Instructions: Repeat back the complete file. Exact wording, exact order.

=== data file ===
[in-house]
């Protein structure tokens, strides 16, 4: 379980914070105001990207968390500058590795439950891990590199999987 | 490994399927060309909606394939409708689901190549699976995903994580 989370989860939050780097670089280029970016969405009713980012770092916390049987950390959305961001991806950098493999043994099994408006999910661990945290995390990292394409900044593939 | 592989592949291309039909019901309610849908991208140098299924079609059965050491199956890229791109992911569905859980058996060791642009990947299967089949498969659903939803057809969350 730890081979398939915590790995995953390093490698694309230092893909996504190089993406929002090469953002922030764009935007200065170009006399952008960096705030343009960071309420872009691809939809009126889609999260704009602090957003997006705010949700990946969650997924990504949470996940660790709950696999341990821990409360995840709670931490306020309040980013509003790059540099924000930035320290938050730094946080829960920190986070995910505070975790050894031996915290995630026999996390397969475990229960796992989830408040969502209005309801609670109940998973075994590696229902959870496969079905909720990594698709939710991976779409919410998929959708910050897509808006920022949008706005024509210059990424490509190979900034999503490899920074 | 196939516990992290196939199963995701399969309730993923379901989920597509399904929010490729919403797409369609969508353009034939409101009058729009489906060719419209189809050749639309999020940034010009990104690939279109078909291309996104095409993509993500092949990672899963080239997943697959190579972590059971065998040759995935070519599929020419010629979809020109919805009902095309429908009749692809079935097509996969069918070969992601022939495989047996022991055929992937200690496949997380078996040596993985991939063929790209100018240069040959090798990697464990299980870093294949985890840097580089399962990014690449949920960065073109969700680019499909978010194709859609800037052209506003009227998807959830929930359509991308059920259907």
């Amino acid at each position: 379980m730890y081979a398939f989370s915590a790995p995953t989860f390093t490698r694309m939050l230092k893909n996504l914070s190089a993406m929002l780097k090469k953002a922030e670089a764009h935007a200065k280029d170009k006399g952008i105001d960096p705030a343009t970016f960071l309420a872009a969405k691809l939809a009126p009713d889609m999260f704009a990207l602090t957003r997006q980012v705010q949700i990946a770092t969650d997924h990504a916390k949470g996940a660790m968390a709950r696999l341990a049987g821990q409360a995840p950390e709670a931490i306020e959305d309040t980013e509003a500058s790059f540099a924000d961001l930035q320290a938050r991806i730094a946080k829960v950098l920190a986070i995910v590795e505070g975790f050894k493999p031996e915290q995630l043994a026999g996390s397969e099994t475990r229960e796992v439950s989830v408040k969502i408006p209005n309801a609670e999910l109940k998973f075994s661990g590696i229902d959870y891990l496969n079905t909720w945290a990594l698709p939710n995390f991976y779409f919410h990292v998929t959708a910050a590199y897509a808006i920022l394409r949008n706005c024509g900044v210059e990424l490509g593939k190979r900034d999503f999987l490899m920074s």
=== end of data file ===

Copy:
[in-house]
């Protein structure tokens, strides 16, 4: 379980914070105001990207968390500058590795439950891990590199999987 | 490994399927060309909606394939409708689901190549699976995903994580 989370989860939050780097670089280029970016969405009713980012770092916390049987950390959305961001991806950098493999043994099994408006999910661990945290995390990292394409900044593939 | 592989592949291309039909019901309610849908991208140098299924079609059965050491199956890229791109992911569905859980058996060791642009990947299967089949498969659903939803057809969350 730890081979398939915590790995995953390093490698694309230092893909996504190089993406929002090469953002922030764009935007200065170009006399952008960096705030343009960071309420872009691809939809009126889609999260704009602090957003997006705010949700990946969650997924990504949470996940660790709950696999341990821990409360995840709670931490306020309040980013509003790059540099924000930035320290938050730094946080829960920190986070995910505070975790050894031996915290995630026999996390397969475990229960796992989830408040969502209005309801609670109940998973075994590696229902959870496969079905909720990594698709939710991976779409919410998929959708910050897509808006920022949008706005024509210059990424490509190979900034999503490899920074 | 196939516990992290196939199963995701399969309730993923379901989920597509399904929010490729919403797409369609969508353009034939409101009058729009489906060719419209189809050749639309999020940034010009990104690939279109078909291309996104095409993509993500092949990672899963080239997943697959190579972590059971065998040759995935070519599929020419010629979809020109919805009902095309429908009749692809079935097509996969069918070969992601022939495989047996022991055929992937200690496949997380078996040596993985991939063929790209100018240069040959090798990697464990299980870093294949985890840097580089399962990014690449949920960065073109969700680019499909978010194709859609800037052209506003009227998807959830929930359509991308059920259907």
């Amino acid at each position: 379980m730890y081979a398939f989370s915590a790995p995953t989860f390093t490698r694309m939050l230092k893909n996504l914070s190089a993406m929002l780097k090469k953002a922030e670089a764009h935007a200065k280029d170009k006399g952008i105001d960096p705030a343009t970016f960071l309420a872009a969405k691809l939809a009126p009713d889609m999260f704009a990207l602090t957003r997006q980012v705010q949700i990946a770092t969650d997924h990504a916390k949470g996940a660790m968390a709950r696999l341990a049987g821990q409360a995840p950390e709670a931490i306020e959305d309040t980013e509003a500058s790059f540099a924000d961001l930035q320290a938050r991806i730094a946080k829960v950098l920190a986070i995910v590795e505070g975790f050894k493999p031996e915290q995630l043994a026999g996390s397969e099994t475990r229960e796992v439950s989830v408040k969502i408006p209005n309801a609670e999910l109940k998973f075994s661990g590696i229902d959870y891990l496969n079905t909720w945290a990594l698709p939710n995390f991976y779409f919410h990292v998929t959708a910050a590199y897509a808006i920022l394409r949008n706005c024509g900044v210059e990424l490509g593939k190979r900034d999503f999987l490899m920074s």